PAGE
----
John D Caputo
Syracuse University, Villanova University
B.A., LaSalle University (1962) M.A., Villanova University (1964) Ph.D., Bryn Mawr College (1968)
John D. Caputo is a hybrid philosopher/theologian who works in the area of radical theology. Prof. Caputo has spearheaded a notion he calls “weak theology,” by which he means a “poetics” of the “event” that is harbored in the name (of) God, or that “insists” in the name (of) “God,” a notion that depends upon a reworking of the notions of event in Derrida to theological ends. In his majors works he has argued that interpretation goes all the way down (Radical Hermeneutics, 1987), that Derrida is a thinker to be reckoned with by theology (The Prayers and Tears of Jacques Derrida, 1997), that theology is best served by getting over its love affair with power and authority and embracing what Caputo calls, taking a phrase from St. Paul, The Weakness of God: A Theology of the Event (2006), which won the American Academy of Religion award for excellence in the category of constructive theology.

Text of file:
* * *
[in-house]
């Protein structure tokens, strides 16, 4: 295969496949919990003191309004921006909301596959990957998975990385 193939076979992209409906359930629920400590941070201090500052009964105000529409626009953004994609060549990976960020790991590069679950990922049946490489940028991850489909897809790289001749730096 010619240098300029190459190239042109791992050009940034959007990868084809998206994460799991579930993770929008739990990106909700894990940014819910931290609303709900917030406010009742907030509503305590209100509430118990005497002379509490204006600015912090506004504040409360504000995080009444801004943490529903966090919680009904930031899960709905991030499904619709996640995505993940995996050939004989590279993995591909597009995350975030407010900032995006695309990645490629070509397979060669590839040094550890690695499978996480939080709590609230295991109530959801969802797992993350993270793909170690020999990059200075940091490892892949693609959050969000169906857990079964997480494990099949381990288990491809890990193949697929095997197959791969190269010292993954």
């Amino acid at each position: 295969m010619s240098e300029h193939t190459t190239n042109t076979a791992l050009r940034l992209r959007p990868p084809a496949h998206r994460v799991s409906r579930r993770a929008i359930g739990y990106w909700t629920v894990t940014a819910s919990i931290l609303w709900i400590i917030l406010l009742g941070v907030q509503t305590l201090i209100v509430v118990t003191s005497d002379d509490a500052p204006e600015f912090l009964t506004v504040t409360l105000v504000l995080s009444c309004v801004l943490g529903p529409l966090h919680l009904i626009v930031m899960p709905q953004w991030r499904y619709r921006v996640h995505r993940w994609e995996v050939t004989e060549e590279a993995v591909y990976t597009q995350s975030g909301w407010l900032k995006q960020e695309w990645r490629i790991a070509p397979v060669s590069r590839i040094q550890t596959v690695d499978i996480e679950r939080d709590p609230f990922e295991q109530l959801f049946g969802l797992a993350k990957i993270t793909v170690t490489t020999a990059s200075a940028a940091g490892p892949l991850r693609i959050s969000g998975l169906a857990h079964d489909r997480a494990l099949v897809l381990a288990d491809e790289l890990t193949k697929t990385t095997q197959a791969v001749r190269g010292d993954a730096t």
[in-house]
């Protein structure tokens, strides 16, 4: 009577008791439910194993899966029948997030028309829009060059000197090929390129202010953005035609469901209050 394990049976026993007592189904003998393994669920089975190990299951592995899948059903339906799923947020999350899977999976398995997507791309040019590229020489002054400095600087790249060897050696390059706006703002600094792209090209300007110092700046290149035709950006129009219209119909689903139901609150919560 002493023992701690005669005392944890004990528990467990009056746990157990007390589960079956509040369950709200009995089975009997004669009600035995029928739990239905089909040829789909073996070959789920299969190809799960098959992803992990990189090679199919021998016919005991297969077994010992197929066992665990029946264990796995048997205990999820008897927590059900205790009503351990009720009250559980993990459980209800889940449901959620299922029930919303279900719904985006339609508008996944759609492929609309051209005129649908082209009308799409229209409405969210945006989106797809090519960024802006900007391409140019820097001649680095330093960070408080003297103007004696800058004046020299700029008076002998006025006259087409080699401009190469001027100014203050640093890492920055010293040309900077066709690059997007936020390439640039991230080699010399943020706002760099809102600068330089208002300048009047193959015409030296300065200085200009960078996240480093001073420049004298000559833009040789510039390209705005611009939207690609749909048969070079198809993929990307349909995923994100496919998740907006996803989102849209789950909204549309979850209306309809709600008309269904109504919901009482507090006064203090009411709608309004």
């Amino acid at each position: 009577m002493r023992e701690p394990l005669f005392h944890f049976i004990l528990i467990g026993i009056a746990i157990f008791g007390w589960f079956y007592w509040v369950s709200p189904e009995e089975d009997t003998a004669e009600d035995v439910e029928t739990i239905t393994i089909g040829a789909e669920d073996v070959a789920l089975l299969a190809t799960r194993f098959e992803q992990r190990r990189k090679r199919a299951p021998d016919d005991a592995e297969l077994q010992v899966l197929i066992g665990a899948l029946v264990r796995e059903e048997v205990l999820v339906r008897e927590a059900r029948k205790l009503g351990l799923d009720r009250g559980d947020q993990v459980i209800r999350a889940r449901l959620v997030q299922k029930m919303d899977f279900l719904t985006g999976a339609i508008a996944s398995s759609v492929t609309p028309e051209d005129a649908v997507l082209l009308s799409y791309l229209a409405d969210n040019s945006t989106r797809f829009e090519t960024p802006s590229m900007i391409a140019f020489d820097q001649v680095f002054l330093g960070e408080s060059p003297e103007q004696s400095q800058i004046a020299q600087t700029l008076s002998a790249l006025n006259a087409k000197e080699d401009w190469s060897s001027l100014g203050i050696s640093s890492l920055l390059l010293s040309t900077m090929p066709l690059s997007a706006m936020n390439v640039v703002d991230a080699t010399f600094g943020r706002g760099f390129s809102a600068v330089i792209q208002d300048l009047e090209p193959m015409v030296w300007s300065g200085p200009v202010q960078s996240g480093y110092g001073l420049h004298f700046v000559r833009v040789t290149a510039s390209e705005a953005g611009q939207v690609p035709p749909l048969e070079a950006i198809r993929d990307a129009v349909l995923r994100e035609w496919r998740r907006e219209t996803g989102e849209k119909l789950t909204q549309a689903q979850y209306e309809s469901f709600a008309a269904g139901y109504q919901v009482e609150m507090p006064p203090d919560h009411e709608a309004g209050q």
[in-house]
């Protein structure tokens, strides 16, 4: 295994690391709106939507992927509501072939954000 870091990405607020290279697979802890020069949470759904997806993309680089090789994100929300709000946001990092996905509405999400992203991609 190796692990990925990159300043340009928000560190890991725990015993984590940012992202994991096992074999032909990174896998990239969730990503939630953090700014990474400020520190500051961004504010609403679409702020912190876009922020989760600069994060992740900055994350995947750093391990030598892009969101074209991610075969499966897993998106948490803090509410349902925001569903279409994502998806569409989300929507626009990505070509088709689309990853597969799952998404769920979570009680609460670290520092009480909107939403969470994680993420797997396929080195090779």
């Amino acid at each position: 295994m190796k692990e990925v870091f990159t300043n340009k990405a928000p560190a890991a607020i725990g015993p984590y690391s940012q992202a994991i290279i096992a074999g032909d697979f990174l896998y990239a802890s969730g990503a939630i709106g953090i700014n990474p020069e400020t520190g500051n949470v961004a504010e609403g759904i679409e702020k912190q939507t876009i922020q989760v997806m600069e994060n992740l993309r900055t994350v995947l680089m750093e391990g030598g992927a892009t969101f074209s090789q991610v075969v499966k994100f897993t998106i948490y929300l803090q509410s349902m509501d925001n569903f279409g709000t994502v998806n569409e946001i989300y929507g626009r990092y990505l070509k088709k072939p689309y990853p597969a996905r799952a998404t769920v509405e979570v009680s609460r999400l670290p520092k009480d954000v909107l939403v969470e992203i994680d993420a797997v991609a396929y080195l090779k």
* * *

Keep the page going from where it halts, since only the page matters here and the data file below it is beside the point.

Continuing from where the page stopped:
In The Insistence of God: A Theology of Perhaps (2013), Caputo argues that God does not exist, God insists, and that God’s existence depends upon us. He has also a special interest in addressing more general audiences, which can be seen in books like On Religion (1971), What Would Jesus Deconstruct? (2006), Philosophy and Theology, and Truth (2013), which is part of the Penguin Books “Philosophy in Transit” series celebrating the 150th anniversary of the London Underground. Since retiring in 2011, he has been speaking to various church and community groups interested in a more progressive concept of religion.
Thomas J. Watson Professor of Religion Emeritus, Syracuse University
David R. Cook Professor of Philosophy Emeritus, Villanova University